SecureMac, Inc.

SecureMac Cybersecurity Quiz

Test your cybersecurity savvy! Can you answer all of these basic cybersecurity questions correctly?

Congratulations!

You scored %%SCORE%% out of %%TOTAL%%.

Your performance has been rated as %%RATING%%


Your answers are highlighted below.
Question 1
Which of the following is a strong password?
A
pa$$w0rd1965
Hint:
Whoops! pa$$w0rd1965 is better than “password”, but not by much. Some variation of “pa$$w0rd” in combination with a birth year has doubtless been used many times before—and hackers know this. A computer can run through all the possibilities in a matter of seconds, making a password like this one easy to hack.
B
yesterdayallmytroublesseemedsofaraway
Hint:
Good guess, but not quite right. John, Paul, George and Ringo are household names, which is why this passphrase, although long, is not particularly secure. Computers are powerful enough to try millions of common phrases and well-known song lyrics in the blink of an eye—and as bands go, it doesn’t get much more well-known than the Fab Four. A good rule of thumb is that if you can search for and find a particular string of words in a search engine, it’s better to use something else as your passphrase.
C
123456
Hint:
Oh no! This one isn’t very strong at all. Common, simple, and trivially easy for a computer to crack.
D
MarkandRuth2002
E
None of the above
Hint:

Correct!

All the other choices have problems. Your passwords should not rely on publicly available strings of words like famous song lyrics or common variants on the word “password” (e.g. pa$$w0rd), nor should they use common personal details like the account owner’s name in conjunction with birth or anniversary years.The best passwords and passphrases are long, contain a mix of uppercase and lowercase letters, and include numbers and special characters. Worried about remembering it all? Don’t try! Get a reputable password manager like Dashlane, iCloud Keychain, or 1Password.

Question 2
You can never be sure whether or not your account has been part of a large-scale data breach, unless the hacked website or company informs you directly.
A
True
Hint:
Not true! There is a way to check for yourself. Click on the correct answer to find out how.
B
False
Hint:

Correct!

Websites like haveibeenpwnd.com or tools like Google Chrome’s Password Checkup extension allow you to check your accounts to see if they've been part of a known data breach.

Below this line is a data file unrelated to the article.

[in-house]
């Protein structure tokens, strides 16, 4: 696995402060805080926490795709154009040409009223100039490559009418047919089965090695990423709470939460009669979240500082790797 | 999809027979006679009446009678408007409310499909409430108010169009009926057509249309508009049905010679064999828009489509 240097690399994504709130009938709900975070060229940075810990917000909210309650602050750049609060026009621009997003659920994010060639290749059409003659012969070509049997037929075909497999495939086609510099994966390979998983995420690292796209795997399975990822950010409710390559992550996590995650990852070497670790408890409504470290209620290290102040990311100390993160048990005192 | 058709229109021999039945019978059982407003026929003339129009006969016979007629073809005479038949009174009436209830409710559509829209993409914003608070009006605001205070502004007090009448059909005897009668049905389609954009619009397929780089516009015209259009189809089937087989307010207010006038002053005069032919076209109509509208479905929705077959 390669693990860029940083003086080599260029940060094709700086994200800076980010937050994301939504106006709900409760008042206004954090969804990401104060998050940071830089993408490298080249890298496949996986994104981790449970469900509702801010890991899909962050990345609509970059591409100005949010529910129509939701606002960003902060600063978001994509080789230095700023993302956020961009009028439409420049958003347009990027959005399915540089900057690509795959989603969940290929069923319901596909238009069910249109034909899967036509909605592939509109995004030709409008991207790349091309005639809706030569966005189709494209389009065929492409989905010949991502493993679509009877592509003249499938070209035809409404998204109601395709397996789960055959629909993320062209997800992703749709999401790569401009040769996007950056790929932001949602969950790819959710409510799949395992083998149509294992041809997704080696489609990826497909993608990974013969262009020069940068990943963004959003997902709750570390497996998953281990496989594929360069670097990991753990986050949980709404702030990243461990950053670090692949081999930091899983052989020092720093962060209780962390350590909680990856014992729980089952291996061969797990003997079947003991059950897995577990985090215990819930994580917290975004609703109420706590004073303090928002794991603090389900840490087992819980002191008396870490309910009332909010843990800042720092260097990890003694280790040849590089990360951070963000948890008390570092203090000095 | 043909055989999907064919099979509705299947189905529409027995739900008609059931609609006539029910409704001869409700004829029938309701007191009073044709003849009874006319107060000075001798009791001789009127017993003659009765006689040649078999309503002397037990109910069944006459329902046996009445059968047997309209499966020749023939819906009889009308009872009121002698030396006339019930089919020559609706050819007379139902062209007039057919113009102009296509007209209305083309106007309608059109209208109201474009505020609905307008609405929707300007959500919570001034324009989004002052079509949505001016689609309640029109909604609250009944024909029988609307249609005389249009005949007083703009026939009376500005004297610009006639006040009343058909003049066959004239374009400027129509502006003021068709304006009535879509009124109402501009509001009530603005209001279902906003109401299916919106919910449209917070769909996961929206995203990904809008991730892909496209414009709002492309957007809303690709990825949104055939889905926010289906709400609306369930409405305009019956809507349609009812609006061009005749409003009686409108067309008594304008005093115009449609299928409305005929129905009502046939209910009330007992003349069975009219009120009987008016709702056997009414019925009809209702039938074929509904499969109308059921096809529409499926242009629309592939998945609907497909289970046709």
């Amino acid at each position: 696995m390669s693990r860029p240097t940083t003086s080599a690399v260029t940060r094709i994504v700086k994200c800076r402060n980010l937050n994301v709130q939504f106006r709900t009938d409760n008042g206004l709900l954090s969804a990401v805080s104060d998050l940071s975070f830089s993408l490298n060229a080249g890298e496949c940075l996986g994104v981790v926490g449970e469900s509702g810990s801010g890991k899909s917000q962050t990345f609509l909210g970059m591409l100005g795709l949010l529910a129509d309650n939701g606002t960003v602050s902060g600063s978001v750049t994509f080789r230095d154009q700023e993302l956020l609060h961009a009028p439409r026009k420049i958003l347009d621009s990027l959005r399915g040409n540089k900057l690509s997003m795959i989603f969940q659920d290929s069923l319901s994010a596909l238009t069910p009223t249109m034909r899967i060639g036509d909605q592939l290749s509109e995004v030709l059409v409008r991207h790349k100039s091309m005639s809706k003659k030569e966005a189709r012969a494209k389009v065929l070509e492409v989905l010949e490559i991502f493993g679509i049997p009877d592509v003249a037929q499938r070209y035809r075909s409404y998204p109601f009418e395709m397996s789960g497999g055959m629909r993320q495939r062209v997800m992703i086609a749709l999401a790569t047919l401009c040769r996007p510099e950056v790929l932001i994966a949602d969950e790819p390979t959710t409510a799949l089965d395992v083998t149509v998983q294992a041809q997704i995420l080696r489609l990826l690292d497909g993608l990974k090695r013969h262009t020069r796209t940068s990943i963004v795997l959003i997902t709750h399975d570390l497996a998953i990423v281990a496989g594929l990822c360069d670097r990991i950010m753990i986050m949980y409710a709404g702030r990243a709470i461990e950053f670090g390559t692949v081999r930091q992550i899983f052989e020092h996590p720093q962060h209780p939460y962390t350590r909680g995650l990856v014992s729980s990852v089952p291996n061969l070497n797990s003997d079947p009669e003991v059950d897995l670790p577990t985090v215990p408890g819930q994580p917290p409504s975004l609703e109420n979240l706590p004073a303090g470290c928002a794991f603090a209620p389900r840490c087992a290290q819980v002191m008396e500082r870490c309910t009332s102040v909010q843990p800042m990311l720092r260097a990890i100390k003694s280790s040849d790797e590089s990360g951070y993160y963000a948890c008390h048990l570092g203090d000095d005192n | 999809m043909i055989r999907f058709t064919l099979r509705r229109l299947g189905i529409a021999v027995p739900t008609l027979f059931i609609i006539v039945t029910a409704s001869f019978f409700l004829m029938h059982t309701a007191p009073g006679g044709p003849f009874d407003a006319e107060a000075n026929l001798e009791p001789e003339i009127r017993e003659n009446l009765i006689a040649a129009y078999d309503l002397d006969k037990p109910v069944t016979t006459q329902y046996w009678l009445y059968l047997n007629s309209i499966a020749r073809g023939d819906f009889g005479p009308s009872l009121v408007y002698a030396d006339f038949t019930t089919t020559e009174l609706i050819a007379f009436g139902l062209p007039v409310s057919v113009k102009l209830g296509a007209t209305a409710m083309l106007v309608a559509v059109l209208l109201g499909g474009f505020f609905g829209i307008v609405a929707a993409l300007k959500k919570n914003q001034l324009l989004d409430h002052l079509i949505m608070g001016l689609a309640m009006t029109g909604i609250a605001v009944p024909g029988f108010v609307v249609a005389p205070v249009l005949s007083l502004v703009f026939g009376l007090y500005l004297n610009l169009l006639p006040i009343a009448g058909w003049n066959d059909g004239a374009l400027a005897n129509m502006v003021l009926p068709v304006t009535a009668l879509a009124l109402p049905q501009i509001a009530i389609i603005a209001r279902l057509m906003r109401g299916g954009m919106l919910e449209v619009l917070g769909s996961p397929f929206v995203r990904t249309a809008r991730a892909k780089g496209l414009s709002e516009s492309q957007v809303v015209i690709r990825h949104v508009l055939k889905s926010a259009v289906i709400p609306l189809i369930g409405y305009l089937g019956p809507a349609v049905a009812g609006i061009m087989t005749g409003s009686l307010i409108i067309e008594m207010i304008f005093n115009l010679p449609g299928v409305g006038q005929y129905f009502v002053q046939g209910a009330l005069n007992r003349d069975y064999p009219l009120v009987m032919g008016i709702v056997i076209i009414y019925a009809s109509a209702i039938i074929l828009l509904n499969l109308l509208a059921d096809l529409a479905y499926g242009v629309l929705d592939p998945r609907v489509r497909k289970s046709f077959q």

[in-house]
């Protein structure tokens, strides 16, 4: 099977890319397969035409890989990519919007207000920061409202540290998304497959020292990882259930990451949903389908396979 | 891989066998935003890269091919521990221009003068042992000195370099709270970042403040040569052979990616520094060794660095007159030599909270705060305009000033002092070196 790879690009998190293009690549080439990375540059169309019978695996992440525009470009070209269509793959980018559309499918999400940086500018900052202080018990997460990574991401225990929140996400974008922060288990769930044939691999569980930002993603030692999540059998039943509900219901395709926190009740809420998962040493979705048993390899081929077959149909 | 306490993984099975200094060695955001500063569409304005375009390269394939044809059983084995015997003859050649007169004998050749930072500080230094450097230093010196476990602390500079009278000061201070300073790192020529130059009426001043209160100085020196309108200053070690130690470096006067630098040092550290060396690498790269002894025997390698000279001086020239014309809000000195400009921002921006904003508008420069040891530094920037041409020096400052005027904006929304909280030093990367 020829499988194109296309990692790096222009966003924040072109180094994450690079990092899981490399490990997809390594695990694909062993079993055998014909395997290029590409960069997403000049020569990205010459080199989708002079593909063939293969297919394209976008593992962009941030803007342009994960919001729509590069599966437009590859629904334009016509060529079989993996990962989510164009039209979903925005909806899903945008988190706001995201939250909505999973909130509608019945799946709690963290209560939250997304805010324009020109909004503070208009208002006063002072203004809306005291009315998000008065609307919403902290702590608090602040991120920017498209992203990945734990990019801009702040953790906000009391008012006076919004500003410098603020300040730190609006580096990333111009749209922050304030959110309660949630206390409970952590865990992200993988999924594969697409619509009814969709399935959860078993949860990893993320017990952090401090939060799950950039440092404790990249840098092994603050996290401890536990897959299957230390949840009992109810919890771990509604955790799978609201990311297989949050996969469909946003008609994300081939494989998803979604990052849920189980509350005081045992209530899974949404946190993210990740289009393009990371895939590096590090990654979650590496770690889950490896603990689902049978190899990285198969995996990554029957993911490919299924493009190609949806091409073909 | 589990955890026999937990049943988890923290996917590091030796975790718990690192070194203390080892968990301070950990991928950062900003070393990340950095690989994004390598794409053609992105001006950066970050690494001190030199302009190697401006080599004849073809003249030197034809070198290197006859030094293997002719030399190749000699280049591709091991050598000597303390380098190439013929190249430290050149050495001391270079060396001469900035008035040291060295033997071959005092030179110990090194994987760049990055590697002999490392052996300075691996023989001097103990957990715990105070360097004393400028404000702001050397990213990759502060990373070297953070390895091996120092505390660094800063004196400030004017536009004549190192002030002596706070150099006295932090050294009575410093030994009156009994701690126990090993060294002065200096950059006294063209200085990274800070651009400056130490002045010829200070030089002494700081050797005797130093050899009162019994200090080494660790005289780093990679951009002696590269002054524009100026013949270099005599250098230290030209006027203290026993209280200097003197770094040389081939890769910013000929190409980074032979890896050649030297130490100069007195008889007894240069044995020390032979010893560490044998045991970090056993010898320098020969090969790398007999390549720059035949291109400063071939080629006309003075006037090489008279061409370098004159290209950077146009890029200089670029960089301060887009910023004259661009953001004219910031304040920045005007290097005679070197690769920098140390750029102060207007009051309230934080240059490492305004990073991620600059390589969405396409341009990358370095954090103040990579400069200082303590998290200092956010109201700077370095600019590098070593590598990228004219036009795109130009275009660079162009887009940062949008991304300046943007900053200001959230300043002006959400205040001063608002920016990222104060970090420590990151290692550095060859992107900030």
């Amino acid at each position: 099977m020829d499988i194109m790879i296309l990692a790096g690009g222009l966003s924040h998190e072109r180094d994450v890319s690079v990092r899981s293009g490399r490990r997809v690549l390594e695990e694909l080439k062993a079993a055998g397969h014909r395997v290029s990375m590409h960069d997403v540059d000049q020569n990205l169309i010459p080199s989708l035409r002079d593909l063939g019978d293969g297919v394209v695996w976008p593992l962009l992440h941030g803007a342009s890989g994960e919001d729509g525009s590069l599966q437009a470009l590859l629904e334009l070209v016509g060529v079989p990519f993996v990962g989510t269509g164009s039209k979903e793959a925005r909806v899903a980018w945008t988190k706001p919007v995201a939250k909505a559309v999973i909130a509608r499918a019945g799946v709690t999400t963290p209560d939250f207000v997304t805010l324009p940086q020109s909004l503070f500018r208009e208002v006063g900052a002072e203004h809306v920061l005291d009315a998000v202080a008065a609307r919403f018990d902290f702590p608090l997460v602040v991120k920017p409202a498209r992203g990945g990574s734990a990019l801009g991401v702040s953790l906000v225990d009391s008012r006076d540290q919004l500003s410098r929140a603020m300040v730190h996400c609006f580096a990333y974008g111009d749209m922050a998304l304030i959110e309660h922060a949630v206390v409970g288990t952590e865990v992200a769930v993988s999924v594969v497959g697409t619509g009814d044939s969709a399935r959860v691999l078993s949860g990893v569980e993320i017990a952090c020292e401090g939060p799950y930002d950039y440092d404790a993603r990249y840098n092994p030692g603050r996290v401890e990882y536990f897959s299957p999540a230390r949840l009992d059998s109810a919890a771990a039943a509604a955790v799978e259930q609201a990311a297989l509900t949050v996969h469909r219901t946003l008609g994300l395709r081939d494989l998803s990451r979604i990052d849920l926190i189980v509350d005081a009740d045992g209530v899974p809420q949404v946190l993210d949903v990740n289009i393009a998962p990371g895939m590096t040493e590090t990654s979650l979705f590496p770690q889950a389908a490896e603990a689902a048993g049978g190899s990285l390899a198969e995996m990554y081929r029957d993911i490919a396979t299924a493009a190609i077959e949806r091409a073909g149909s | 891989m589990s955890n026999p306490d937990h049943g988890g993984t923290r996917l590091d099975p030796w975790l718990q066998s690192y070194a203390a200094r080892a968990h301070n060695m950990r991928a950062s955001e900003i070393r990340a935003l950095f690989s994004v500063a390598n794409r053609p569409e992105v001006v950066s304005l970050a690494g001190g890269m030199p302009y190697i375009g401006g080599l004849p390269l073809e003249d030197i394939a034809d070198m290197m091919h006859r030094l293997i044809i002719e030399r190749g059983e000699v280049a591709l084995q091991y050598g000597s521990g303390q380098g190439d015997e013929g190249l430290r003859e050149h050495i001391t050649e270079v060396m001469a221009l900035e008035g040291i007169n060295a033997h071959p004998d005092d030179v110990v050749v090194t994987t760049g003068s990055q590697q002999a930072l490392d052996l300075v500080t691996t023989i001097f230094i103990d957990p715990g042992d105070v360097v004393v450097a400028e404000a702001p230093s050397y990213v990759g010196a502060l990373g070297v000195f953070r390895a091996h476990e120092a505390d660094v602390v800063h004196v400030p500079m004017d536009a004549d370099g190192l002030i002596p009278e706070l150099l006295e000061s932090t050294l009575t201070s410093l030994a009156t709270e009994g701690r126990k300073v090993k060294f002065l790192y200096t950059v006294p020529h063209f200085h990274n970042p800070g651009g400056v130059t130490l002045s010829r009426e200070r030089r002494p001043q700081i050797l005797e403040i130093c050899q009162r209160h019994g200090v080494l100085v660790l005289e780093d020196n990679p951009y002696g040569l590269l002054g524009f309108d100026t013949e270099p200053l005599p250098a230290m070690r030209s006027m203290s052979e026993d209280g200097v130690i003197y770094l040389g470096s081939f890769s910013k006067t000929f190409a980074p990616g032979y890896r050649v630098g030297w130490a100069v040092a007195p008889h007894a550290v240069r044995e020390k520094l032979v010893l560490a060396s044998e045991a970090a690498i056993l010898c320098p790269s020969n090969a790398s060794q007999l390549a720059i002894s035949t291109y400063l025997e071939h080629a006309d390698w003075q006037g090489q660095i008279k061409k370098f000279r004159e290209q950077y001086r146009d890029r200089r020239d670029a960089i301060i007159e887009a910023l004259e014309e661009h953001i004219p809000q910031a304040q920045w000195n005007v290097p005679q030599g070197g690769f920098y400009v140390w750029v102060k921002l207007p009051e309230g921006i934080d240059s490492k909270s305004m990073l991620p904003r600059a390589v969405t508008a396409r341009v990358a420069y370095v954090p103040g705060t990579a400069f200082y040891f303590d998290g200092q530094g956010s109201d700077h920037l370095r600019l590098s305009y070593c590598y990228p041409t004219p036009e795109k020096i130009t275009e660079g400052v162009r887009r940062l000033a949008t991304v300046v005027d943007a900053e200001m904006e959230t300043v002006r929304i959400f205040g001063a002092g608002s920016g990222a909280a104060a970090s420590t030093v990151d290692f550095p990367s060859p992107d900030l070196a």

Question 3
It’s never safe to reuse a password on secondary accounts (even if they’re not important accounts).
A
True
Hint:

Correct!

Re-using passwords is never recommended, and when it comes to password security, there’s no such thing as an “unimportant account”. This is because even small or relatively obscure websites can be hacked—and criminals trade and sell lists of passwords and usernames on the dark web, allowing other malicious actors to try out these credentials on larger sites.

B
False
Hint:
Oh no! You’re not reusing passwords, are you? Click on the correct answer to learn why this is a bad idea...
Question 4
If you’re using a web browser’s “Private Browsing” feature, who can see what you’re doing?
A
Government and law enforcement agencies
Hint:
The CIA can see you. But it’s not just them…
B
Your network administrator, Internet service provider (ISP), and VPN provider
Hint:
Anyone who controls network traffic can see your activity, even if you’re Incognito. But they’re not the only ones...
C
Hackers who have intercepted network traffic
Hint:
Sure, but it’s not only the bad guys.
D
A and B only
Hint:
Almost. But it’s worse than you think.
E
A, B, and C
Hint:

Correct!

Anyone who controls or routes network traffic will be able to see your activity when you’re in Private Browsing mode. This includes network admins, ISPs and VPNs. Similarly, those with the tools and know-how to intercept and monitor traffic can see what you’re doing as well. This means legitimate law-enforcement personnel, intelligence agencies foreign and domestic, and outright cybercriminals.

Question 5
Performing regular, encrypted backups of important files and systems is a good way to minimize the damage caused by this type of cyberattack:
A
Phishing
Hint:
Phishing attacks are definitely something to watch out for, but your backups won’t help you if you send your bank account login details to an attacker.
B
Trojan Horse
Hint:
Trojan Horse malware, as the name implies, disguises itself as something harmless so that you download it onto your system. Definitely tricky, but having backups won’t protect you from these in all cases.
C
Ransomware
Hint:

Correct!